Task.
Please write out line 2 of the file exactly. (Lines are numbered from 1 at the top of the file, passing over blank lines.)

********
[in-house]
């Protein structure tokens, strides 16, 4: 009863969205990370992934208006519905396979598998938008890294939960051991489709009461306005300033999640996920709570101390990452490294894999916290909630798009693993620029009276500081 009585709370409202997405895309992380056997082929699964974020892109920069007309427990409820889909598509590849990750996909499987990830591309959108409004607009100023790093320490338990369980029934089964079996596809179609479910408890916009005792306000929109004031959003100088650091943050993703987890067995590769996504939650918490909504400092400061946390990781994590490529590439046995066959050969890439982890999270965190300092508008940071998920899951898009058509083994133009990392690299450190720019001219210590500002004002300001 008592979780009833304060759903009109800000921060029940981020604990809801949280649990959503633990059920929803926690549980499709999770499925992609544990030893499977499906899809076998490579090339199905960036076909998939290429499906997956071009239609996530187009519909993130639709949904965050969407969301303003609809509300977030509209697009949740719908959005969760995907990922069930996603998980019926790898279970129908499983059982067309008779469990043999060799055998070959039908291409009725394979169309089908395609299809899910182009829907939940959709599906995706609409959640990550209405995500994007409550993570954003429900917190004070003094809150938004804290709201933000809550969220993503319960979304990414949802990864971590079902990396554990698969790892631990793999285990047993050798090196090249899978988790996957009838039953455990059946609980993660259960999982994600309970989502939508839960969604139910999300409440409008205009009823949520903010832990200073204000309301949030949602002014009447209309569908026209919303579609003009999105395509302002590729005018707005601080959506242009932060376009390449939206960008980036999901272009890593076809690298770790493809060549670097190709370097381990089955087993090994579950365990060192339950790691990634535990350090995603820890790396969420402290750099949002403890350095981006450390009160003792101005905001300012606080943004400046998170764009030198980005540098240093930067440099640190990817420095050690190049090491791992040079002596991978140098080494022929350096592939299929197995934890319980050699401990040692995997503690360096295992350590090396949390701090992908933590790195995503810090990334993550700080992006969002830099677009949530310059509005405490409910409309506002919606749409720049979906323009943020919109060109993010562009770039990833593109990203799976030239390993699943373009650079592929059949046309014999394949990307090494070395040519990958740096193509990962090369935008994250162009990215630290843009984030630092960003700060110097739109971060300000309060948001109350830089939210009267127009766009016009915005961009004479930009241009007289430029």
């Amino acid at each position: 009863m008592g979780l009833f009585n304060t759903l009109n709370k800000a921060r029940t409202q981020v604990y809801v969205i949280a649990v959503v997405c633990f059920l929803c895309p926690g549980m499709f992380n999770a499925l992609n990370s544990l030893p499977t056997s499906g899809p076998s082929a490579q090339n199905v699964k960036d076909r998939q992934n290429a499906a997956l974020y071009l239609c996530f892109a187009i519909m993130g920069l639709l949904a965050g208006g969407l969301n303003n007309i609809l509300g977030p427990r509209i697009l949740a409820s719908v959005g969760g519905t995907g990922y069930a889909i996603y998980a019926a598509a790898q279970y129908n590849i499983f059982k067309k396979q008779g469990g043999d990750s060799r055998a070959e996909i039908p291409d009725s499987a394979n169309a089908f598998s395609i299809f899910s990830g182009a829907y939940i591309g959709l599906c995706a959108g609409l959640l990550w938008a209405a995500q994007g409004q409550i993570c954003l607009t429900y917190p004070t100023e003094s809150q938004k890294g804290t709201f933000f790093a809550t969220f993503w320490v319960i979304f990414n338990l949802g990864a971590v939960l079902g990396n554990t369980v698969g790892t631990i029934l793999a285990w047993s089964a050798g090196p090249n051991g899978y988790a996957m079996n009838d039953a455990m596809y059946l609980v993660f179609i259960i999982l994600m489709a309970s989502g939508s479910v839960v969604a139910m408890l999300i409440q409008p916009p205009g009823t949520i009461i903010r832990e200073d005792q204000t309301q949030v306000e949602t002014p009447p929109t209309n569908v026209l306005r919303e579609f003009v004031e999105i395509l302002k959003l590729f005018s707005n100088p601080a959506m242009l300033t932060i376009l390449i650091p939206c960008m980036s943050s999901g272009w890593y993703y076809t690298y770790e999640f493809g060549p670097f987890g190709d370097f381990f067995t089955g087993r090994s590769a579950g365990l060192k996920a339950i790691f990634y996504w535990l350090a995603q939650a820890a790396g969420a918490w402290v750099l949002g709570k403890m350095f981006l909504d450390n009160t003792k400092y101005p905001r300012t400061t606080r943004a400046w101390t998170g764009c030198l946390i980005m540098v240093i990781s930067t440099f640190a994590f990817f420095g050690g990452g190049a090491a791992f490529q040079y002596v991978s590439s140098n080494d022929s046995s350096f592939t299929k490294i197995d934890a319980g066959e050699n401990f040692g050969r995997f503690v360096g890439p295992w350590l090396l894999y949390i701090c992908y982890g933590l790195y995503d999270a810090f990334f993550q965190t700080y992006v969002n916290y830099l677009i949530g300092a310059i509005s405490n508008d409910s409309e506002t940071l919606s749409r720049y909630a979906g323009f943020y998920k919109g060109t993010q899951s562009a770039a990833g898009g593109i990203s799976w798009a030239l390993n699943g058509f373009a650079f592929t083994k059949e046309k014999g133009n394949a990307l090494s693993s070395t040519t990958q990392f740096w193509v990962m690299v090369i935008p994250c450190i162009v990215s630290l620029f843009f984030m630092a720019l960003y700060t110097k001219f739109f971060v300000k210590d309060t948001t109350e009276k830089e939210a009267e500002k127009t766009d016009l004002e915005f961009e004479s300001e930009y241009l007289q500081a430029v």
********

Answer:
């Protein structure tokens, strides 16, 4: 009863969205990370992934208006519905396979598998938008890294939960051991489709009461306005300033999640996920709570101390990452490294894999916290909630798009693993620029009276500081 009585709370409202997405895309992380056997082929699964974020892109920069007309427990409820889909598509590849990750996909499987990830591309959108409004607009100023790093320490338990369980029934089964079996596809179609479910408890916009005792306000929109004031959003100088650091943050993703987890067995590769996504939650918490909504400092400061946390990781994590490529590439046995066959050969890439982890999270965190300092508008940071998920899951898009058509083994133009990392690299450190720019001219210590500002004002300001 008592979780009833304060759903009109800000921060029940981020604990809801949280649990959503633990059920929803926690549980499709999770499925992609544990030893499977499906899809076998490579090339199905960036076909998939290429499906997956071009239609996530187009519909993130639709949904965050969407969301303003609809509300977030509209697009949740719908959005969760995907990922069930996603998980019926790898279970129908499983059982067309008779469990043999060799055998070959039908291409009725394979169309089908395609299809899910182009829907939940959709599906995706609409959640990550209405995500994007409550993570954003429900917190004070003094809150938004804290709201933000809550969220993503319960979304990414949802990864971590079902990396554990698969790892631990793999285990047993050798090196090249899978988790996957009838039953455990059946609980993660259960999982994600309970989502939508839960969604139910999300409440409008205009009823949520903010832990200073204000309301949030949602002014009447209309569908026209919303579609003009999105395509302002590729005018707005601080959506242009932060376009390449939206960008980036999901272009890593076809690298770790493809060549670097190709370097381990089955087993090994579950365990060192339950790691990634535990350090995603820890790396969420402290750099949002403890350095981006450390009160003792101005905001300012606080943004400046998170764009030198980005540098240093930067440099640190990817420095050690190049090491791992040079002596991978140098080494022929350096592939299929197995934890319980050699401990040692995997503690360096295992350590090396949390701090992908933590790195995503810090990334993550700080992006969002830099677009949530310059509005405490409910409309506002919606749409720049979906323009943020919109060109993010562009770039990833593109990203799976030239390993699943373009650079592929059949046309014999394949990307090494070395040519990958740096193509990962090369935008994250162009990215630290843009984030630092960003700060110097739109971060300000309060948001109350830089939210009267127009766009016009915005961009004479930009241009007289430029």